Applications Of Mendelian Genetics In Livestock

These principles may be used to predict the results of matings for traits affected by single gene pairs. For example, polled is dominant to horned in cattle. Matings of heterozygous polled individuals are expected to produce 3/4 polled and 1/4 horned offspring. If combined with black (dominant) vs. red (recessive) matings of heterozygous polled, black cattle are expected to produce 9/16 polled black, 3/16 polled red, 3/16 horned black, and 1/16 horned red.

Additionally, these principles may be used to develop test crosses to evaluate individuals suspected of being carriers (heterozygous) for lethal or deleterious conditions. For example, a bull that is suspected of being a carrier for dwarfism (recessive) could be mated to a group of 10 cows that are known to be carriers. The probability of 10 normal calves, if the bull is a carrier, would be (3/4)10=0.056. This is low enough that the bull's owner could state, with a reasonably high degree of confidence, that the bull is not a carrier. Of course, a single dwarf calf would be all it takes to demonstrate that he is a carrier.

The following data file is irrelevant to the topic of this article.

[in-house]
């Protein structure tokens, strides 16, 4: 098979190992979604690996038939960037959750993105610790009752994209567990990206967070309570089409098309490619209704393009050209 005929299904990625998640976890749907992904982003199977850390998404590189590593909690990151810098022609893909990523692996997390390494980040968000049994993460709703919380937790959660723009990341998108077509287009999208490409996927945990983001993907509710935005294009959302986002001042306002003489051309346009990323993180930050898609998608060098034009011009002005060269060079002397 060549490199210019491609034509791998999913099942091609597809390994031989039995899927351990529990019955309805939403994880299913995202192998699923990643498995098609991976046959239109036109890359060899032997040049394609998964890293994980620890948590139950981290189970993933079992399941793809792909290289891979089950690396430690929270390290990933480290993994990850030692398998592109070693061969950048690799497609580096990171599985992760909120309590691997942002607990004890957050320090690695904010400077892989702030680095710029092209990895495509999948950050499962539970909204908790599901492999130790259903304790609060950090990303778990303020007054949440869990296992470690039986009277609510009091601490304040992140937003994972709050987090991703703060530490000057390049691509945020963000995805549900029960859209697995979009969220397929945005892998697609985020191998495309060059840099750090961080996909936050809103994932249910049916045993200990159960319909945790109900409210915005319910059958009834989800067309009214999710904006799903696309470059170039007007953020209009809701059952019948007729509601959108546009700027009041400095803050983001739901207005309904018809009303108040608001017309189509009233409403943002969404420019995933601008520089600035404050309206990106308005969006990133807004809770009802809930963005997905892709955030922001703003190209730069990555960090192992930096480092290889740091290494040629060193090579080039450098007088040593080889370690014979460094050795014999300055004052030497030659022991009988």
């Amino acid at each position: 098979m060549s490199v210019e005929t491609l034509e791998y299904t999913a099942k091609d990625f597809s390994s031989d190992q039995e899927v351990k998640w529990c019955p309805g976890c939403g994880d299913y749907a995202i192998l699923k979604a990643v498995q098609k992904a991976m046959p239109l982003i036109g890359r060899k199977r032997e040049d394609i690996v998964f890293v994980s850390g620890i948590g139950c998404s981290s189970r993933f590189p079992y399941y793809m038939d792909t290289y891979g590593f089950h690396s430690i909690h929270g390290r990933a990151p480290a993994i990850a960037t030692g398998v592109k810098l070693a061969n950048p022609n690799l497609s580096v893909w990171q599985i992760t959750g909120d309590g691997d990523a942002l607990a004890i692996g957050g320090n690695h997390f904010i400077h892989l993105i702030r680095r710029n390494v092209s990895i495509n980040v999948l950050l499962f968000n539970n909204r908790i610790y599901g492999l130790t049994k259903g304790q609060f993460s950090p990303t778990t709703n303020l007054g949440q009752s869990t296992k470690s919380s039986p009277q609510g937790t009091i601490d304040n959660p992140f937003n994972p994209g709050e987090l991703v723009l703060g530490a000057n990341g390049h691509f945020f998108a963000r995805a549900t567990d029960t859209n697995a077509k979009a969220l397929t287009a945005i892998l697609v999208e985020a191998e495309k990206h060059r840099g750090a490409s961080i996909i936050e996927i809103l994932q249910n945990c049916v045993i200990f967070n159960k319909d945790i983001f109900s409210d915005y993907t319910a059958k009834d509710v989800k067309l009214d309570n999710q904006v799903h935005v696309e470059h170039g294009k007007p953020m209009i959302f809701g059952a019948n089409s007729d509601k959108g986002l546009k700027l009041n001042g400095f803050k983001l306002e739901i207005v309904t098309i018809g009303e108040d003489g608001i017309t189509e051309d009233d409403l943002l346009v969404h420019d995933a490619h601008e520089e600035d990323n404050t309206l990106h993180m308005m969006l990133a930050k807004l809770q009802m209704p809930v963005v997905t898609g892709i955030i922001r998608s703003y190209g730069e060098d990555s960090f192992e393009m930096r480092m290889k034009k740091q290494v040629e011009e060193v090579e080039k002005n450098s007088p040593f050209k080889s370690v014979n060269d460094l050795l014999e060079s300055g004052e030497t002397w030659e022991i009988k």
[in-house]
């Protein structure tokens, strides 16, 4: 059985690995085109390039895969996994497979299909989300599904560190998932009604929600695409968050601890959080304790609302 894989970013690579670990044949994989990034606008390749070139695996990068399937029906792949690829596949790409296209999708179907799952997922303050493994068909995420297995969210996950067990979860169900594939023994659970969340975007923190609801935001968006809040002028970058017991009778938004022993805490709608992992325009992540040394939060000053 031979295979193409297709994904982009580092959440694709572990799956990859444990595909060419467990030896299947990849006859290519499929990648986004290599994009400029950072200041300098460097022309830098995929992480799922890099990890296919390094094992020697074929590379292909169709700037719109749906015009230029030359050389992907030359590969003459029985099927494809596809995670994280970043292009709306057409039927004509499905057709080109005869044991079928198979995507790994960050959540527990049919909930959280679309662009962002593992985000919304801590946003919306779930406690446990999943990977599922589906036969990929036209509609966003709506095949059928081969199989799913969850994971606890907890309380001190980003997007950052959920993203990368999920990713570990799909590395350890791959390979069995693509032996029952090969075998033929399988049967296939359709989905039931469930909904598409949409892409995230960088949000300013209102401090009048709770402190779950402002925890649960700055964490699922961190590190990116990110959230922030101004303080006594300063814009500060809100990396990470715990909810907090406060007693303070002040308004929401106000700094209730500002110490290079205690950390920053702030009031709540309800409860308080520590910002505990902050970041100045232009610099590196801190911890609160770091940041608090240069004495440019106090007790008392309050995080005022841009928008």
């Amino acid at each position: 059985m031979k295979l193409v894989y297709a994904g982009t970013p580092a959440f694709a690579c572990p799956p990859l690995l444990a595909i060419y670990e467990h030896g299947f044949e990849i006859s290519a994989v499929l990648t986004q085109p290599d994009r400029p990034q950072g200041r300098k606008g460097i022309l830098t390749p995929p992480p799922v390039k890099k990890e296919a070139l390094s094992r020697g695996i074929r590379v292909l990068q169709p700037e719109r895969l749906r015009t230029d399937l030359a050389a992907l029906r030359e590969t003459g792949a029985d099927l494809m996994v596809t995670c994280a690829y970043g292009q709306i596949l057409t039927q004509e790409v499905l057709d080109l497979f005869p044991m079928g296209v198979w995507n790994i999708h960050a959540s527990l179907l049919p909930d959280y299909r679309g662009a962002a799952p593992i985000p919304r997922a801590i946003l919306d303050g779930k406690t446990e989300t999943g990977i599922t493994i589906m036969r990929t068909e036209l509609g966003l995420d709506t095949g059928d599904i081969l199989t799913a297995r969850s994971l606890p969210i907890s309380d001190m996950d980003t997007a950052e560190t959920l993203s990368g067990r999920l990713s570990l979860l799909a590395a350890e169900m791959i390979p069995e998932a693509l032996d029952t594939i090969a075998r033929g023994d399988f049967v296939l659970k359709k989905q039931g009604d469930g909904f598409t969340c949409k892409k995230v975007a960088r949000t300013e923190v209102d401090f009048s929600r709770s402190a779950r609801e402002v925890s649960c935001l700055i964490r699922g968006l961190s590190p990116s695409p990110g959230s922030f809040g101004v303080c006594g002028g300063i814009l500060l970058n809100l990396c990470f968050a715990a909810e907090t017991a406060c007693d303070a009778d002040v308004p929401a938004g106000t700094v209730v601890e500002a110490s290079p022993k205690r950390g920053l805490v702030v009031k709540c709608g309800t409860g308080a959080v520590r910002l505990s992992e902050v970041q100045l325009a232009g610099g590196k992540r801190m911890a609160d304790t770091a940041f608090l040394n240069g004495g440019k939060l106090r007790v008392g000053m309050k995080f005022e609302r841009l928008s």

It must be remembered that these basic principles also apply to the genetic background for performance traits such as growth rate, egg production, racing speed, or backfat thickness. Such traits may be influenced by hundreds of gene pairs but these genes are also discrete and come in pairs, one from each parent. Even though the effect of any one gene pair may not be clearly observed, the gene pairs do exist and behave according to Mendel's principles.

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